The company started out selling in the liquor stores figuring the product would be a fit for home entertainment, boats, pool parties and tailgating, but in the last couple of years LIQS has also found that music venues and festivals have been hot sellers. It has participated in Miami Music Week, Ultra, Art Basel events and the boat shows. “Miami being our launch market, it’s always near and dear to our hearts,” said Bauer.

Friends Fun Wine, based in Aventura, pioneered wine in a can, with flavors like Chardonnay Coffee Cappuccino, Cabernet Coffee Espresso and Peach Moscato, according to its website.Blend Craft Wines, winner of the Miami Herald Business Plan Challenge in 2012, produces “a wine-making experience” on MSC cruise ships.

Another product born in South Florida is Beyond Zero, which is developing a machine that dispenses liquor-filled ice to prevent drinks from becoming watered down. Alas, Kentucky lured the company away to join Louisville’s famed Whiskey Row, said founder Jason Sherman.

Fort Lauderdale-based SpeedETab, co-founded by Adam Garfield and Edward Gilmore, helps users skip the line at crowded bars and restaurants by letting them order and pay directly from their smartphones. Users receive a notification through their iOS or Android app when their order is ready. It’s available in nearly 75 locations in South Florida, including Coyo Taco, Pasion Del Cielo, The Wynwood Yard, Brick House, R House, Better Days, Mister Block, Drinkhouse Fire & Ice and Señor Frog’s.


Klink’s app, available on iOS and Android, brings the party to the customer, who can order beer, wine and spirits for delivery in under an hour. The two local app companies have several national competitors also targeting the Miami market — Velocity, Thirstie and Minibar among them.

And who can blame them? It’s Miami after all. Cheers to that.

Nancy Dahlberg; 305-376-3595; @ndahlberg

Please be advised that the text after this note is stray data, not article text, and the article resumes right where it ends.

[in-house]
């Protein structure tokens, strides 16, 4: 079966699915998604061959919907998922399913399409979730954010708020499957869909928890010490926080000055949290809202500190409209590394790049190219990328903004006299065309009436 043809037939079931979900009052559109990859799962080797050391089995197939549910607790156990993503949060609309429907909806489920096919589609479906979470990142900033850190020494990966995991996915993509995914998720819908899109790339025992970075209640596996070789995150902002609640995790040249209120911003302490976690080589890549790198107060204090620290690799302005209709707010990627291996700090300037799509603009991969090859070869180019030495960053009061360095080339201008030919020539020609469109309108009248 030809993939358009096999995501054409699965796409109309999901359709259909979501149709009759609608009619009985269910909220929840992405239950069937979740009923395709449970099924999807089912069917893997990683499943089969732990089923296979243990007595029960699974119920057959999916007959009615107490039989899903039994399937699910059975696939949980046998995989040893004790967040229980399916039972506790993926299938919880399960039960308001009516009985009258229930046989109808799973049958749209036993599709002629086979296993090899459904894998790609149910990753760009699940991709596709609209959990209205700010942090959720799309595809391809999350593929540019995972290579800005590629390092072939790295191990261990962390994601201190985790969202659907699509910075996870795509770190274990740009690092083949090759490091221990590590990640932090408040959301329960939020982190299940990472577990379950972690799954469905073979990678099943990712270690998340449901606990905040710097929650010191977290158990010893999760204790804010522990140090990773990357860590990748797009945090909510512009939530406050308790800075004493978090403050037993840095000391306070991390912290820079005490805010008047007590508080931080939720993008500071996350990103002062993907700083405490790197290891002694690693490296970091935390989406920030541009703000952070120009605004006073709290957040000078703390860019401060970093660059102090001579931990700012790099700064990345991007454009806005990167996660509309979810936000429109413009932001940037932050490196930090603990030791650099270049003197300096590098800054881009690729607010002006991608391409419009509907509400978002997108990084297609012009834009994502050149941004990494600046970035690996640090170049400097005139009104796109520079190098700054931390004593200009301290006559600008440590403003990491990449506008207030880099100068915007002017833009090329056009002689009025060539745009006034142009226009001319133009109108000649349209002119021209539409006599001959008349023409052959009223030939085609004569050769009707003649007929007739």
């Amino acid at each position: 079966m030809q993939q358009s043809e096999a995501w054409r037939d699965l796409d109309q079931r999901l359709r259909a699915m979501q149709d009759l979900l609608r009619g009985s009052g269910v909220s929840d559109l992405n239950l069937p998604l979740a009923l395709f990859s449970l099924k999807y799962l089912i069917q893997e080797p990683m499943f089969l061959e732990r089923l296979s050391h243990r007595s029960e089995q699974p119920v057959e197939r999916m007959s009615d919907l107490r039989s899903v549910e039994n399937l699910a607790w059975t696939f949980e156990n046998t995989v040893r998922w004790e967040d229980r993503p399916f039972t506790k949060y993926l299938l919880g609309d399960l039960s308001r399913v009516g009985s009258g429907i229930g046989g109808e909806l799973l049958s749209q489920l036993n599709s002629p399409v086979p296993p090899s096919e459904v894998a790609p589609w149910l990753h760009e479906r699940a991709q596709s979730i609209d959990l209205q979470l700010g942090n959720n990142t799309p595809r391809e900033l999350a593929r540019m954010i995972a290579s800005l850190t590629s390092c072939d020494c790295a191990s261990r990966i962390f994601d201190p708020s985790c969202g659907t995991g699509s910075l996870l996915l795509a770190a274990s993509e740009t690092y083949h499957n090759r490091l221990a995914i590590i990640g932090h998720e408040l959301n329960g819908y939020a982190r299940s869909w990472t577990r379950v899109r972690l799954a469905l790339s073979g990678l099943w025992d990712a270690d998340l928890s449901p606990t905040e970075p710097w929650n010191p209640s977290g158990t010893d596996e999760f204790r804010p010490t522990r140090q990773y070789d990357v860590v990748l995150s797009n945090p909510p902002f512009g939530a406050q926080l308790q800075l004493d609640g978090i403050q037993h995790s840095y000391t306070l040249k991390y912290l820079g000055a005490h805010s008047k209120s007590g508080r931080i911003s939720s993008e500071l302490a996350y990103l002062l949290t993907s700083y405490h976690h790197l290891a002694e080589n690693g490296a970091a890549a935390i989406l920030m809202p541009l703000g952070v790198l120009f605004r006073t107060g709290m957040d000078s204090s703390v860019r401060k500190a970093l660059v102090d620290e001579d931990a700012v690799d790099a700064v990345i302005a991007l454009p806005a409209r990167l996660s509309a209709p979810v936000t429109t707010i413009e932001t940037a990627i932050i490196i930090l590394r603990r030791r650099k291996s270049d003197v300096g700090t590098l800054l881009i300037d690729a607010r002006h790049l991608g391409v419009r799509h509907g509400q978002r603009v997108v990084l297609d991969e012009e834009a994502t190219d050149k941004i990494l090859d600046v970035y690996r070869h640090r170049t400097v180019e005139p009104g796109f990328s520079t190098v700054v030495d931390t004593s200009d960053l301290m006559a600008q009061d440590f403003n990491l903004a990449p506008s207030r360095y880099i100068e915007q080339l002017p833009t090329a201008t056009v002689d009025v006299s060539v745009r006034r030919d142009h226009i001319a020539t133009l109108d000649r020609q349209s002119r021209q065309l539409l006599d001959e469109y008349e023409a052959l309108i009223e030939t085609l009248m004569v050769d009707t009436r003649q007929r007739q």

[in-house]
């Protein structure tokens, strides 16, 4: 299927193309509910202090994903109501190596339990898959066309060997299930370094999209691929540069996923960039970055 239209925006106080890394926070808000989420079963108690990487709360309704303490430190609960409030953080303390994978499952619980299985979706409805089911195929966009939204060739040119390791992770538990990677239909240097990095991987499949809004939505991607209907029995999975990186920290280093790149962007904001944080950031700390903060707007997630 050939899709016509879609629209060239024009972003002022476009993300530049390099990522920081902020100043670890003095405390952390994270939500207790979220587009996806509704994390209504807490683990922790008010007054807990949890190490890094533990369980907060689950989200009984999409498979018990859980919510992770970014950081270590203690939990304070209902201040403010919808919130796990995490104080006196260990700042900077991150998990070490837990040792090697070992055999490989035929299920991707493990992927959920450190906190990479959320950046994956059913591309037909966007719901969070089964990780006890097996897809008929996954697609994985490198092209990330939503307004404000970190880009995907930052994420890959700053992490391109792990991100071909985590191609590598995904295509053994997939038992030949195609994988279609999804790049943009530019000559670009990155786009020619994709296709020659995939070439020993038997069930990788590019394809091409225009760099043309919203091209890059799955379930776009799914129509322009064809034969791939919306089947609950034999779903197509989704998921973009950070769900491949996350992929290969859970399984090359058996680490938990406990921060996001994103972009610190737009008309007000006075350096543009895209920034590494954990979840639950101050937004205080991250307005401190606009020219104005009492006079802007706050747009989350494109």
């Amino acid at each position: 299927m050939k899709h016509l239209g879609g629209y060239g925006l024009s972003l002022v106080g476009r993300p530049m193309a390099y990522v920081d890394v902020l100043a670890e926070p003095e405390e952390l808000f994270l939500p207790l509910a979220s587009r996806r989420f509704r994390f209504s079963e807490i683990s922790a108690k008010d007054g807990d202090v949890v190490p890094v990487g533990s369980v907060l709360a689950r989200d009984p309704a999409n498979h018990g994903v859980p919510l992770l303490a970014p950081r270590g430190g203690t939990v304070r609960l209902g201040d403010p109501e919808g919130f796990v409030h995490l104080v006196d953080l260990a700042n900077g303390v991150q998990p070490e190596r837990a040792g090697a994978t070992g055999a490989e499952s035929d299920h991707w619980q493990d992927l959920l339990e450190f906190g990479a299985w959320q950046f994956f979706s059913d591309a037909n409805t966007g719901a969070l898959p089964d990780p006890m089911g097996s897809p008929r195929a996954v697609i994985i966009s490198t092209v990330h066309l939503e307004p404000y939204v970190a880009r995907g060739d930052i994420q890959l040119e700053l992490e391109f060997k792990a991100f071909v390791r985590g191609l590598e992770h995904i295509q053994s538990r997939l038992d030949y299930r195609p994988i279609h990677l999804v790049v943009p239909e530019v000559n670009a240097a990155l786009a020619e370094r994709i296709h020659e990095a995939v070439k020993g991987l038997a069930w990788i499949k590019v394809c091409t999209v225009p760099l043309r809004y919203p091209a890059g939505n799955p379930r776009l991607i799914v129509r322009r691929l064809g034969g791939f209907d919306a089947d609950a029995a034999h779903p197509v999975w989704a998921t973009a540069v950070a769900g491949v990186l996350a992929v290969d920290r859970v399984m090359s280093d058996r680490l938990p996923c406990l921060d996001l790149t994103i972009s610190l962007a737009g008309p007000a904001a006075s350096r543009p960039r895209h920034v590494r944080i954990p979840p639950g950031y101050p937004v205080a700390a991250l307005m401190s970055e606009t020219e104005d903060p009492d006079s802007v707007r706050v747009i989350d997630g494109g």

Beer, wine and spirits are big business: $100.6 billion in 2014. At a recent presentation at the Florida Restaurant and Lodging Show in Orlando, Jackie Rodriguez, a senior manager at food service consultant Technomic, offered a lowdown on the state of the drinks business:

▪ Where we drink: One out of three people order an alcoholic drink when dining out. Beer dominates, at 85 percent of those beverages, but it has slipped a point this year. Wine makes up 8.9 percent of the drinks pie chart and continues to grow; spirits trail at 6.2 percent. People do 40 percent of their drinking in bars, 38 percent at casual dining spots, 9 percent at hotels and 5 percent in fine-dining restaurants.

▪ What’s hot: In craft beer, super-premium domestics and imports “have not reached saturation,” but cider has come on strong in the past 12 months. In spirits, expect innovation in whiskeys, tequilas, cognacs and liqueurs; consumers are moving away from sweet taste profiles to more complex, assertive and nuanced flavors (think spicy, herbal or bitter drinks); smaller boutique brands have captured consumers’ attention. Wine on tap is surging; 70 percent of people surveyed said that wine from a tap tastes as good or better than wine in bottles.

▪ Looking ahead: In 2016, drinkers will go for boutique brands; better-for-you or hand-crafted options, such as cold-pressed juices in cocktails; more choice in serving sizes; and unusual garnishes. For some customers, value is still king; for one in four customers, price is the biggest driver.



 Deliveries on demand: Apps at your service this holiday season

December 29, 2015

Deadline approaching for Fintech Miami Forum Feb. 4

Help design the future of financial inclusion – Register for the Miami FinTech Forum by Jan 12.

Join Citi Community Development, Village Capital and Florida International University in bridging the opportunity gap for entrepreneurs who are taking on major challenges through Financial Technology. South Florida FinTech entrepreneurs will be selected to receive training, meet with experts and pitch their businesses.

Selected companies will have a chance to win $20,000 in seed funding.Women and minority entrepreneurs are strongly encouraged to apply.

Registration for FinTech Miami Closes January 12th!

Who Will Participate?
Early Stage startups with innovative
solutions in FinTech;leading investors;
business experts; and local stakeholders
Early stage FinTech ventures can apply here:
What is the Event?
One-day forum that includes training for
FinTech entrepreneurs, meetings with
business experts and a pitch session
Investors and stakeholders interested in participating may register at the link shown below:

Submitted by FIU

December 28, 2015

Tech Talk: A rockin' year for entrepreneurship

By Nancy Dahlberg / ndahlberg@miamiherald.com